Zoë Hayden

2016 IIHF Women's World Championships: Canada and the USA Play Like It's for Gold

The preliminary match between Team USA and Team Canada in the 2016 IIF Women's Worlds was knotted at 0-0 for much of the evening, but it wasn't short on action. At both ends of the ice, goaltenders Alex Rigsby and Emerance Maschmeyer were repeatedly called upon to make huge saves; and after a close, tense, checking first period, the game opened up with intense and relentless speed.

As much as goaltending took the spotlight, special teams was a major storyline through two periods, as Team Canada took six penalties in the first 40 minutes of the game. Despite extended time skating 5-on-3, the Americans were unable to capitalize on the advantage. The Canadians' forecheck and breakout was superior for much of the game, and Maschmeyer looked unbeatable. Team USA, skating without one of their top defenders in Kacey Bellamy, seemed to be having trouble with their breakout. Emily Pfalzer was one of the most successful defenders at carrying the puck up-ice on her own to start the attack, but was often stymied at the Canadian blueline before getting it deep. 19-year-old Megan Keller of Boston College, making her second appearance in the senior IIHF tournament for Team USA, was particularly hesitant with the puck, failing to take shots and leading to multiple giveaways.

Keller also took the first penalty for Team USA (a holding call) at the tail end of the second, which led to more power play time for the Canadians at the top of the third. Laura Fortino picked up a rebound in the slot and put it past a sprawling Rigsby to give Canada a 1-0 lead.

After Keller took her second penalty, Team USA put together a successful kill and came right back to tie the game. It was Hilary Knight with the equalizer, smoking a shot past Maschmeyer that found a seam between her glove hand and left pad. Maschmeyer had been stopping everything; and so late in the game, it was a turning point.

The tides then fully turned halfway through the third period. After successfully killing a kneeing penalty to Jocelyne Lamoureux, Team USA got yet another power play chance with Team Canada's veteran defender Meaghan Mikkelson in the box. This time, they were able to make Canada pay, as Brianna Decker buried a rebound from in tight to give the USA a 2-1 lead. The goal came with just over six minutes to go, and it wasn't enough for Canada to mount a comeback.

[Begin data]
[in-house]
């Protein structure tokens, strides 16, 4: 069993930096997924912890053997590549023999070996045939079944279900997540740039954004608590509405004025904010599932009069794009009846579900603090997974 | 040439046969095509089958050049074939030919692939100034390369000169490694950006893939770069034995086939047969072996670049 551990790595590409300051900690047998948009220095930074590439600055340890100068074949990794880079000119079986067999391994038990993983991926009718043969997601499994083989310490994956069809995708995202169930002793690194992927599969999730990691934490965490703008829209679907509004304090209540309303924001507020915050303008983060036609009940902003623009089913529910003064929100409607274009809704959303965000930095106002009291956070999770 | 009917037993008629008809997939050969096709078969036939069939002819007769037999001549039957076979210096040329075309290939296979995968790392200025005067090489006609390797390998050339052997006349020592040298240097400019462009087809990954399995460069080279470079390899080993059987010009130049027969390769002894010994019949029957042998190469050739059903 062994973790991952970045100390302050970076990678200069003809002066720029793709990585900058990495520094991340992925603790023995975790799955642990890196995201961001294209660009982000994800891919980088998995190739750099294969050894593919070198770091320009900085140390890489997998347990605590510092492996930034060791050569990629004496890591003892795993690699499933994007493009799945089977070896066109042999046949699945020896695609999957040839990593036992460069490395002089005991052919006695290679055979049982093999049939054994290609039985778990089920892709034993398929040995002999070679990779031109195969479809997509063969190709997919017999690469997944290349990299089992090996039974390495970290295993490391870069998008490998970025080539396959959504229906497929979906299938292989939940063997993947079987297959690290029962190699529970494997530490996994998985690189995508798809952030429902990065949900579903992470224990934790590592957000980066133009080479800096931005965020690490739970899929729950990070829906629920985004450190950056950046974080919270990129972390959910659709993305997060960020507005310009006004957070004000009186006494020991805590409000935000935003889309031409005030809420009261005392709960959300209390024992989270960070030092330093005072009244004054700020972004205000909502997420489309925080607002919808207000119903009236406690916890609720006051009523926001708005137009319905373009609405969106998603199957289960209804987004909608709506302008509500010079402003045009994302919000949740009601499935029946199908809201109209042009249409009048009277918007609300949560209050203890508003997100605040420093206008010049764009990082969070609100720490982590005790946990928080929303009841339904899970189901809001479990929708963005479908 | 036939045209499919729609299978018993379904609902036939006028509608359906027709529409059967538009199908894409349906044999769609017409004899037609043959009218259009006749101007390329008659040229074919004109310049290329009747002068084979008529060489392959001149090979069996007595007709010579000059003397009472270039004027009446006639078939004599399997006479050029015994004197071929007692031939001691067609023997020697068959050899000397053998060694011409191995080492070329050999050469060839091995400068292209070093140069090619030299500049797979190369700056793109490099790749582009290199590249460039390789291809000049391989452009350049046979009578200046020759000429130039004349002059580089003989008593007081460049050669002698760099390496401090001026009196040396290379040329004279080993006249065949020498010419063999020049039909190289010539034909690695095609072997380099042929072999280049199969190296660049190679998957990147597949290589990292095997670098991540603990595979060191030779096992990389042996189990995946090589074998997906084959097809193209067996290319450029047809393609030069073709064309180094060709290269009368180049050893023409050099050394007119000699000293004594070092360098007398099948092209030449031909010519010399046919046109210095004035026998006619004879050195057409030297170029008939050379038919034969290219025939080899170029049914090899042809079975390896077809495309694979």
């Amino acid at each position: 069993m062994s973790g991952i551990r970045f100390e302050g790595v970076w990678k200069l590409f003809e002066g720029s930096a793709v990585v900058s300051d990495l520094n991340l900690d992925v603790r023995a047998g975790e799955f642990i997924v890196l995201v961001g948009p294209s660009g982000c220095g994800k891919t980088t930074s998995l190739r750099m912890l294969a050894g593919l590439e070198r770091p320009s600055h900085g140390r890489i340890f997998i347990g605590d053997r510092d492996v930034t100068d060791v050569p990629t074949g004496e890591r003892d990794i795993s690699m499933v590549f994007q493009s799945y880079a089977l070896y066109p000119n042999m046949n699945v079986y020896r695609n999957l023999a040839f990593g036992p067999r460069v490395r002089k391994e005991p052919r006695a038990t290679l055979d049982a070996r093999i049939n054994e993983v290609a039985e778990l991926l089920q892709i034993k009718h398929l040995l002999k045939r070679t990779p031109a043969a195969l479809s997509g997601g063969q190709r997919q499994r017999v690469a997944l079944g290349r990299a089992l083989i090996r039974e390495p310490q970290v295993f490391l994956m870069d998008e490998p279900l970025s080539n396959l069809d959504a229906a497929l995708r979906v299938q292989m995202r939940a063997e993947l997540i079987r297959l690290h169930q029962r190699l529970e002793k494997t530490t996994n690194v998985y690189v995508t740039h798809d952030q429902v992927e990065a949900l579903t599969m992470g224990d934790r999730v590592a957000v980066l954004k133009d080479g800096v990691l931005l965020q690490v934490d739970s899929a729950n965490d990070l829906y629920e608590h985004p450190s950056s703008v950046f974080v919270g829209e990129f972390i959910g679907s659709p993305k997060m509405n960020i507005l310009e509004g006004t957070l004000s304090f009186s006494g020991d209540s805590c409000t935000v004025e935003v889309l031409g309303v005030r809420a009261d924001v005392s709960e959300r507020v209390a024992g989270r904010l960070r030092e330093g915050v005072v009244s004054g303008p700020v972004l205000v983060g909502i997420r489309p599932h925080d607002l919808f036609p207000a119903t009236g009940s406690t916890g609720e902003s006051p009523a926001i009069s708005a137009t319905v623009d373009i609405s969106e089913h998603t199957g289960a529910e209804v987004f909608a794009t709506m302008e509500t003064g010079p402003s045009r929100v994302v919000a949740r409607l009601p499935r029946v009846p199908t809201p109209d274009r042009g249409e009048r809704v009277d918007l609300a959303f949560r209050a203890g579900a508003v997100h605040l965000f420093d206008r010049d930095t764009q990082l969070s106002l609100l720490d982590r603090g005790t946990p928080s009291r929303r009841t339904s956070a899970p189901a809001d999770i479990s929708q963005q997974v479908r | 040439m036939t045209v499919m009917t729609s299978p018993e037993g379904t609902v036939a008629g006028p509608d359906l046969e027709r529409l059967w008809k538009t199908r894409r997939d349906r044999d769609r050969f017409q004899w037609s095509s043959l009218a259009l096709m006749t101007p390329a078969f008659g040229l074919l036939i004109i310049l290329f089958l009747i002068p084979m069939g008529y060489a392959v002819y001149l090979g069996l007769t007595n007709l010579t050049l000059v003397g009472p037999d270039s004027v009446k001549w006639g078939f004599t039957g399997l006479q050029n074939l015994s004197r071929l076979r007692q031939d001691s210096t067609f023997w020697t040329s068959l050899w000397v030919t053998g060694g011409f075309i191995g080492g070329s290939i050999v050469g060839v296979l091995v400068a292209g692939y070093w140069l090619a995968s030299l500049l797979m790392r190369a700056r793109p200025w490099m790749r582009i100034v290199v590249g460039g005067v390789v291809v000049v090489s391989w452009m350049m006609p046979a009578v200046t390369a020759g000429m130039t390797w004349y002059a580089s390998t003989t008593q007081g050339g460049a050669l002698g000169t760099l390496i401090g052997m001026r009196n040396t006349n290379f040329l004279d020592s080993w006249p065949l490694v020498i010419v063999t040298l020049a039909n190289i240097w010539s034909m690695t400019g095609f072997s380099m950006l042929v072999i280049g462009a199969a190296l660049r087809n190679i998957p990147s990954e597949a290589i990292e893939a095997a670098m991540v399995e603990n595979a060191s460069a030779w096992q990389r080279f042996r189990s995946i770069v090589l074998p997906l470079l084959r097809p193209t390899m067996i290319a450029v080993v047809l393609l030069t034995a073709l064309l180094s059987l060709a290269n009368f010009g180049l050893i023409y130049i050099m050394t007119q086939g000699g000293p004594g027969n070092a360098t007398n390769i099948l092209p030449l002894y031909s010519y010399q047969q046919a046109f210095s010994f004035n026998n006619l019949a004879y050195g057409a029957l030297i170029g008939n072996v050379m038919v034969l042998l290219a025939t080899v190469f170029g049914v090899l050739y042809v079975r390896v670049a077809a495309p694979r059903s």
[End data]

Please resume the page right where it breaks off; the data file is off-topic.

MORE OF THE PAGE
Hilary Knight added an empty netter with 20 seconds remaining, and the final score would be 3-1.

This was a hard-fought game between the two best national teams in the sport, and it hardly felt like a preliminary game. Some notes:

  • Canada's blueline is more mature, and that's going to mean a lot going forward. They had a much cleaner breakout for most of the game, while the US was mostly gaining zone entries on turnovers and brute force. Lauriane Rougeau and Jocelyne Larocque are especially good at that first pass.
  • Still, Team USA's speed eventually got the better of them. While they didn't score, the line of J. Lamoureux, Carpenter, and Pankowski was able to get a low cycle going late in the game that frequently tilted the ice for the Americans.
  • Keller had a rough game, but her d-partner Bozek kept a level head and was steady throughout. Bozek was good at getting shots through traffic from the blueline as well, whereas Keller frequently held onto the puck for much too long and created giveaways.
  • Monique Lamoureux on the back end led Team USA in shots on goal. The only skater who had more was Canada's Meghan Agosta, with 6 to Lamoureux's 5.
  • Hayley Wickenheiser was a force all night on a line with Jennifer Wakefield and Emily Clark. It was a "third line" for Team Canada, but they were extremely difficult to play against down low and their passing game was superb.
  • The performance from both goaltenders was outstanding overall, but Maschmeyer had to make 35 saves on 37 shots. Canada mustered just 23 shots on goal, and many of them were high-quality chances. Rigsby weathered an early storm and shook off the first goal to give her team a chance to win. If this is the next generation of starters for the USA and Canada, both programs have little to worry about in net. Veterans Jessie Vetter and Charline Labonté sat on the bench for this preliminary game. It's hard to envision either team tapping them for the potential gold medal matchup after how Maschmeyer and Rigsby performed on Monday night, but there's still some tournament left to play.

Canada faces Russia today at 10:30 PM Eastern/7:30 PM Pacific. Team USA takes Finland at 6:30 PM Eastern/3:30 PM Pacific. Switzerland vs. Czech Republic is at 4:00 PM Eastern/1:00 PM Pacific, and Japan vs. Sweden is at 8:00 PM Eastern/5:00 PM Pacific.

Via the IIHF, here are the standings after Day 1 of the tournament:

Game stats: IIHF

Filed under:
2016 IIHF Women's World Championships: Day 2 →
← 2016 IIHF Women's World Championships: It Begins